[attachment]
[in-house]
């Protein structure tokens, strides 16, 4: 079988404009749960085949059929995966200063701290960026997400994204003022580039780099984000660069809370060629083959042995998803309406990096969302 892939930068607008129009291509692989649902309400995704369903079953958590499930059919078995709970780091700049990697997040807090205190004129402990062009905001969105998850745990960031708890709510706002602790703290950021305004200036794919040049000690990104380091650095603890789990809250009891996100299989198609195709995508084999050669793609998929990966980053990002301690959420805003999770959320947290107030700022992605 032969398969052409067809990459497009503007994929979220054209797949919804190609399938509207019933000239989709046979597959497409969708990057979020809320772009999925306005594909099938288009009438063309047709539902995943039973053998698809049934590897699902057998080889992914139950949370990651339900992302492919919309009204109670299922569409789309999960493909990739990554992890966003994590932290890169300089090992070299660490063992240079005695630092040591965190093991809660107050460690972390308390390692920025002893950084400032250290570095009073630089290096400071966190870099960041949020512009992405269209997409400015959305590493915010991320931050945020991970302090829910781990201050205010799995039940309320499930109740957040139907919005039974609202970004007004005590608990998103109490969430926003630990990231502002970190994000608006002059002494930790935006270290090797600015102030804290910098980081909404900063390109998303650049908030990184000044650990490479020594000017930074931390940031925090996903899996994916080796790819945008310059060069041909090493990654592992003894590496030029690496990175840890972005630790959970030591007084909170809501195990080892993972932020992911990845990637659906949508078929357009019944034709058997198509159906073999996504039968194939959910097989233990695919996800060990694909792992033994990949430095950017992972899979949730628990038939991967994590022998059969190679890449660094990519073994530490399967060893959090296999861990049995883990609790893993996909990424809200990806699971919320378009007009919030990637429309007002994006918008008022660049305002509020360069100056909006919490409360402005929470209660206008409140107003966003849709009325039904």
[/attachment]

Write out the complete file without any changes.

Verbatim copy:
[in-house]
């Protein structure tokens, strides 16, 4: 079988404009749960085949059929995966200063701290960026997400994204003022580039780099984000660069809370060629083959042995998803309406990096969302 892939930068607008129009291509692989649902309400995704369903079953958590499930059919078995709970780091700049990697997040807090205190004129402990062009905001969105998850745990960031708890709510706002602790703290950021305004200036794919040049000690990104380091650095603890789990809250009891996100299989198609195709995508084999050669793609998929990966980053990002301690959420805003999770959320947290107030700022992605 032969398969052409067809990459497009503007994929979220054209797949919804190609399938509207019933000239989709046979597959497409969708990057979020809320772009999925306005594909099938288009009438063309047709539902995943039973053998698809049934590897699902057998080889992914139950949370990651339900992302492919919309009204109670299922569409789309999960493909990739990554992890966003994590932290890169300089090992070299660490063992240079005695630092040591965190093991809660107050460690972390308390390692920025002893950084400032250290570095009073630089290096400071966190870099960041949020512009992405269209997409400015959305590493915010991320931050945020991970302090829910781990201050205010799995039940309320499930109740957040139907919005039974609202970004007004005590608990998103109490969430926003630990990231502002970190994000608006002059002494930790935006270290090797600015102030804290910098980081909404900063390109998303650049908030990184000044650990490479020594000017930074931390940031925090996903899996994916080796790819945008310059060069041909090493990654592992003894590496030029690496990175840890972005630790959970030591007084909170809501195990080892993972932020992911990845990637659906949508078929357009019944034709058997198509159906073999996504039968194939959910097989233990695919996800060990694909792992033994990949430095950017992972899979949730628990038939991967994590022998059969190679890449660094990519073994530490399967060893959090296999861990049995883990609790893993996909990424809200990806699971919320378009007009919030990637429309007002994006918008008022660049305002509020360069100056909006919490409360402005929470209660206008409140107003966003849709009325039904």